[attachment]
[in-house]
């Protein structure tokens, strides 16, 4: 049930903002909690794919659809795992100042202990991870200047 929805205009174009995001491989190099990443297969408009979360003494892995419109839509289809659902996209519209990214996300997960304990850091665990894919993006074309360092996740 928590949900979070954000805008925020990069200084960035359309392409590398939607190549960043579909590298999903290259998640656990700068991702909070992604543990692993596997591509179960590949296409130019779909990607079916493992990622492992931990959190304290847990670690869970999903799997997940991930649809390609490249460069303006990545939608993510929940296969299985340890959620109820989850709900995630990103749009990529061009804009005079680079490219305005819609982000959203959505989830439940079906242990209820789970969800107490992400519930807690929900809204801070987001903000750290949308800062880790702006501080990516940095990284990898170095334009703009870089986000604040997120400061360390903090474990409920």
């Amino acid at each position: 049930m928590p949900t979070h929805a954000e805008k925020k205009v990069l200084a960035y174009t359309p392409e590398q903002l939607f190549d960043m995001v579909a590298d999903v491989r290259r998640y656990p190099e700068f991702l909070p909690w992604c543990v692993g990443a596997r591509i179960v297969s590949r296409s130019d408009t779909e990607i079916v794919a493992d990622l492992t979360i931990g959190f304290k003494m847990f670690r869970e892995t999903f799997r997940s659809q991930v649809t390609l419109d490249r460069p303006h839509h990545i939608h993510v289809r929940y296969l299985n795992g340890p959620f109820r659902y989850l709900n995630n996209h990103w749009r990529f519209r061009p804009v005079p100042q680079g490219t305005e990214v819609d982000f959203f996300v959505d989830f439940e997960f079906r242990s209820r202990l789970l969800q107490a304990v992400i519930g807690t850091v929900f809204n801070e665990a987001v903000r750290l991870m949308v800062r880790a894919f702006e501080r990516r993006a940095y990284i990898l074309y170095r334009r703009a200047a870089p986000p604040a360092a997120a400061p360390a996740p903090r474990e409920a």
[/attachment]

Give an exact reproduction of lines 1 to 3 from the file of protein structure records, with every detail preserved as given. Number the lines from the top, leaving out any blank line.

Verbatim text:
[in-house]
């Protein structure tokens, strides 16, 4: 049930903002909690794919659809795992100042202990991870200047 929805205009174009995001491989190099990443297969408009979360003494892995419109839509289809659902996209519209990214996300997960304990850091665990894919993006074309360092996740 928590949900979070954000805008925020990069200084960035359309392409590398939607190549960043579909590298999903290259998640656990700068991702909070992604543990692993596997591509179960590949296409130019779909990607079916493992990622492992931990959190304290847990670690869970999903799997997940991930649809390609490249460069303006990545939608993510929940296969299985340890959620109820989850709900995630990103749009990529061009804009005079680079490219305005819609982000959203959505989830439940079906242990209820789970969800107490992400519930807690929900809204801070987001903000750290949308800062880790702006501080990516940095990284990898170095334009703009870089986000604040997120400061360390903090474990409920």
């Amino acid at each position: 049930m928590p949900t979070h929805a954000e805008k925020k205009v990069l200084a960035y174009t359309p392409e590398q903002l939607f190549d960043m995001v579909a590298d999903v491989r290259r998640y656990p190099e700068f991702l909070p909690w992604c543990v692993g990443a596997r591509i179960v297969s590949r296409s130019d408009t779909e990607i079916v794919a493992d990622l492992t979360i931990g959190f304290k003494m847990f670690r869970e892995t999903f799997r997940s659809q991930v649809t390609l419109d490249r460069p303006h839509h990545i939608h993510v289809r929940y296969l299985n795992g340890p959620f109820r659902y989850l709900n995630n996209h990103w749009r990529f519209r061009p804009v005079p100042q680079g490219t305005e990214v819609d982000f959203f996300v959505d989830f439940e997960f079906r242990s209820r202990l789970l969800q107490a304990v992400i519930g807690t850091v929900f809204n801070e665990a987001v903000r750290l991870m949308v800062r880790a894919f702006e501080r990516r993006a940095y990284i990898l074309y170095r334009r703009a200047a870089p986000p604040a360092a997120a400061p360390a996740p903090r474990e409920a």